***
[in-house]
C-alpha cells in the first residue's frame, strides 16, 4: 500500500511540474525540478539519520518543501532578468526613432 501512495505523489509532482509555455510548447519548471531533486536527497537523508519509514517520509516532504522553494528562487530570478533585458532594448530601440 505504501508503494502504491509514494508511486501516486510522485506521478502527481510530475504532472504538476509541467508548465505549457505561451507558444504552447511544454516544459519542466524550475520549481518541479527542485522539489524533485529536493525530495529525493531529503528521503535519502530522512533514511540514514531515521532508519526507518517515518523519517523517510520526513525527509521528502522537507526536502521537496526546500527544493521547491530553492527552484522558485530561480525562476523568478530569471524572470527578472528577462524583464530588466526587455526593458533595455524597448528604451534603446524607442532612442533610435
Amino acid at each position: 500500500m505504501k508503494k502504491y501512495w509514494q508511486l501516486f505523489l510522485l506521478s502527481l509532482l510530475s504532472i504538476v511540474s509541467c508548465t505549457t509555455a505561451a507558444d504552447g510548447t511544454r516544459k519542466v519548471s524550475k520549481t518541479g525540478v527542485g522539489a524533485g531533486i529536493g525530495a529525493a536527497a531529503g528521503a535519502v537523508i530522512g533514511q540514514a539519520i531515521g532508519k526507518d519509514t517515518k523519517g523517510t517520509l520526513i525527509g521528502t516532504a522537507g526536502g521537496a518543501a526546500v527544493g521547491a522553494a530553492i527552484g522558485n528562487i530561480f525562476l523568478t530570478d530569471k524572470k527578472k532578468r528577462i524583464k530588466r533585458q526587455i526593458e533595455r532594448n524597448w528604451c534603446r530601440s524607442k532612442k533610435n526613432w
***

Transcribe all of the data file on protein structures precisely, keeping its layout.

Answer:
[in-house]
C-alpha cells in the first residue's frame, strides 16, 4: 500500500511540474525540478539519520518543501532578468526613432 501512495505523489509532482509555455510548447519548471531533486536527497537523508519509514517520509516532504522553494528562487530570478533585458532594448530601440 505504501508503494502504491509514494508511486501516486510522485506521478502527481510530475504532472504538476509541467508548465505549457505561451507558444504552447511544454516544459519542466524550475520549481518541479527542485522539489524533485529536493525530495529525493531529503528521503535519502530522512533514511540514514531515521532508519526507518517515518523519517523517510520526513525527509521528502522537507526536502521537496526546500527544493521547491530553492527552484522558485530561480525562476523568478530569471524572470527578472528577462524583464530588466526587455526593458533595455524597448528604451534603446524607442532612442533610435
Amino acid at each position: 500500500m505504501k508503494k502504491y501512495w509514494q508511486l501516486f505523489l510522485l506521478s502527481l509532482l510530475s504532472i504538476v511540474s509541467c508548465t505549457t509555455a505561451a507558444d504552447g510548447t511544454r516544459k519542466v519548471s524550475k520549481t518541479g525540478v527542485g522539489a524533485g531533486i529536493g525530495a529525493a536527497a531529503g528521503a535519502v537523508i530522512g533514511q540514514a539519520i531515521g532508519k526507518d519509514t517515518k523519517g523517510t517520509l520526513i525527509g521528502t516532504a522537507g526536502g521537496a518543501a526546500v527544493g521547491a522553494a530553492i527552484g522558485n528562487i530561480f525562476l523568478t530570478d530569471k524572470k527578472k532578468r528577462i524583464k530588466r533585458q526587455i526593458e533595455r532594448n524597448w528604451c534603446r530601440s524607442k532612442k533610435n526613432w